Monday, June 3, 2013

June 3, 2013 - Individual vs Team Goals

When I was still a HS coach I had a few times where I was faced with a difficult decision concerning how to utilize players. By this I mean it was hard philosophically… you see one goal of coaching a team is obviously to win games; therefore the obvious choice of how to utilize a player is determining how he will most help the team to achieve this goal. The problem is that at the high school level a young man that is 6’4” or 6’5” tall will most of the time be needed as a front court player. At the high school level this young man will most often be used as a “big.” Seems like a simple choice for a coach… But what if this young man has dreams of college ball? At that height he is nowhere near being a “big” and will most certainly only have a shot as a wing player (a guard.)

This is where my dilemma would come in. Was my goal going to be just the team winning games or was it going to be to consider the individual player’s best interest? I will confess that I am a “player’s coach.” I was always concerned with trying to help individuals achieve goals. I remember telling kids that if they would work hard at the skill sets they needed to play at the next level, I would play them at the position they would play at the next level. But in the deal I would also tell them if they didn’t work hard at that I would put them at whatever position I felt most helped the high school team. (I know some may want to argue my philosophy… yet the reality is that my players still tend to have great relationships with me and seem to be “winning” in life – which to me is more important than just winning games…)

As I sat in church yesterday Pastor Joel was sharing more in our “Parental Guidance” series. He was encouraging parents to truly find out the individuality of their kids that is “knit” in them by God and to nourish that instead of forcing them into a mold the parents create…

I love the fact that God sees and loves us as individuals. I love the fact that we are all unique. I love the admonition to parents to view their kids in the same way. I have 5 kids and can tell you that they are all different; different interests, different personalities, different gifts and talents…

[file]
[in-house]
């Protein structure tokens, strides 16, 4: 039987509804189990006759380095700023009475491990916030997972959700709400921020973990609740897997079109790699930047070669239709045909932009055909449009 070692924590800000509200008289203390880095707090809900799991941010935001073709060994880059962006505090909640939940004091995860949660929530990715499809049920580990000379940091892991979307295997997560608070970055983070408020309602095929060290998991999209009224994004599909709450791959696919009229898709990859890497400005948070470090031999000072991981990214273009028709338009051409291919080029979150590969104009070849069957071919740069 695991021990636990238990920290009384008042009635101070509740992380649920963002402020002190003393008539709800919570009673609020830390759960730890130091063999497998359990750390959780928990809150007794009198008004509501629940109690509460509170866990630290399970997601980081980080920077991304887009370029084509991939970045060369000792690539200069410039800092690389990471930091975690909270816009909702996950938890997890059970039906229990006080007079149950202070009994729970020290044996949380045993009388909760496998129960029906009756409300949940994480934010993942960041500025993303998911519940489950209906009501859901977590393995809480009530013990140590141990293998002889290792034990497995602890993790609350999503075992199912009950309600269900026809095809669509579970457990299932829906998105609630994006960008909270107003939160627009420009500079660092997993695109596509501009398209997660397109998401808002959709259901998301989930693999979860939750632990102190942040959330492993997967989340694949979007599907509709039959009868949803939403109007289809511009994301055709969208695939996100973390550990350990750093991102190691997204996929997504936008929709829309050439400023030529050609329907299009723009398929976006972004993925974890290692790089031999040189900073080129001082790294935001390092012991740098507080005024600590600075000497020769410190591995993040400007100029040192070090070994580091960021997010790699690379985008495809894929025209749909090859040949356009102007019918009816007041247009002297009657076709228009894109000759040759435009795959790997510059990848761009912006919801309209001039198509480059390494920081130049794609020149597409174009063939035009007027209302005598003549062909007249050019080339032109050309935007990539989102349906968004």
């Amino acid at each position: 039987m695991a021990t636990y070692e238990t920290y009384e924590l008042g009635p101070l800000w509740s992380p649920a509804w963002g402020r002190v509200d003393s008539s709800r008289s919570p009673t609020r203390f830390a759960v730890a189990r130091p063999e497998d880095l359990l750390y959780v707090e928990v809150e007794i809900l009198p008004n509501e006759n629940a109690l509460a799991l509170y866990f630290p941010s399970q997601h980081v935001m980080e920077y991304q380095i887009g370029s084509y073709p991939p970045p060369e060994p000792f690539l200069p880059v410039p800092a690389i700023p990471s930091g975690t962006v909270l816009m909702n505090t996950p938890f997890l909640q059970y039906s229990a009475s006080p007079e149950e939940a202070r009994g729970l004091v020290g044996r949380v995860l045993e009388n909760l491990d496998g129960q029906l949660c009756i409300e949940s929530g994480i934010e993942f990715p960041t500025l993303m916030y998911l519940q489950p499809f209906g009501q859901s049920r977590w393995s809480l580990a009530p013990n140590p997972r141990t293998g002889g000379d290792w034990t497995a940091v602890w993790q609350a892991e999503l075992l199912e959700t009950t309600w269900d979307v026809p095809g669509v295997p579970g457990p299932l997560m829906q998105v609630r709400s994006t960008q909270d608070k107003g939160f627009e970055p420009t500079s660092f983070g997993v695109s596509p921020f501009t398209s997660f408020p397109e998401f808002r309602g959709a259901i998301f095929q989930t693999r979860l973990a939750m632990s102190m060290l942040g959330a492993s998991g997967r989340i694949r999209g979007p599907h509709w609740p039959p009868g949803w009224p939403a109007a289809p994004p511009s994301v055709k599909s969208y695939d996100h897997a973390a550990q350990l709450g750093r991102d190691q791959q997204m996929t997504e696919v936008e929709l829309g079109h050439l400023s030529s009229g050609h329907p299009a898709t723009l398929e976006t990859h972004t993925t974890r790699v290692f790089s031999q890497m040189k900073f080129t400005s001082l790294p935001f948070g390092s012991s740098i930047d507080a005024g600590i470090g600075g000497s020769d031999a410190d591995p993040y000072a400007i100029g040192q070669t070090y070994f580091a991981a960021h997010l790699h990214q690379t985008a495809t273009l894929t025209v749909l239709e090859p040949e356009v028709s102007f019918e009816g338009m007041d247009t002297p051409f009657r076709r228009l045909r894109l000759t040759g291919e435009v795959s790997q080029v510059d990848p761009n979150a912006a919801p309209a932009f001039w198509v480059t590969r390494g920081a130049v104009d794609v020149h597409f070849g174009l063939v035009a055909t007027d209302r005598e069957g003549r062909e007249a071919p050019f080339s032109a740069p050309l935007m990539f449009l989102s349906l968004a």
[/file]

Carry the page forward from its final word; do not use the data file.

Proverbs 22:6 tells us to “train up a child in the way he should go…”

Joel gave a twist to this verse I had never considered. We obviously see the need to train in the Word (God’s ways) as is stated throughout Scripture. (See Deuteronomy 6:4-9) But there is also more to this verse… it is not a blanket one size fits all statement.

Apologetics Press words it this way: “Children, even in the same family unit, have differing personalities and abilities, and do not respond uniformly to instruction. The phrase ‘in the way he should go’ actually verifies this fact…the ‘way’… (in Hebrew refers) to the singular characteristics of each child. Parents (are to train) their children in the way paved by their unique dispositions…”

Do you see this duel truth in Proverbs? Our training is to center on teaching God’s ways (the overall team game plan) in light of the unique creation of each child (each player’s unique path.)

I highly endorse groups like Uniquely You that provide personality testing to help us understand ourselves, others, and how we relate to one another. In fact I am working on providing InBounds Ministries’ Total Player Academy Personality Profiles that have been created by Uniquely You to help coach and player relationships (parent/child, teacher/student, etc.)

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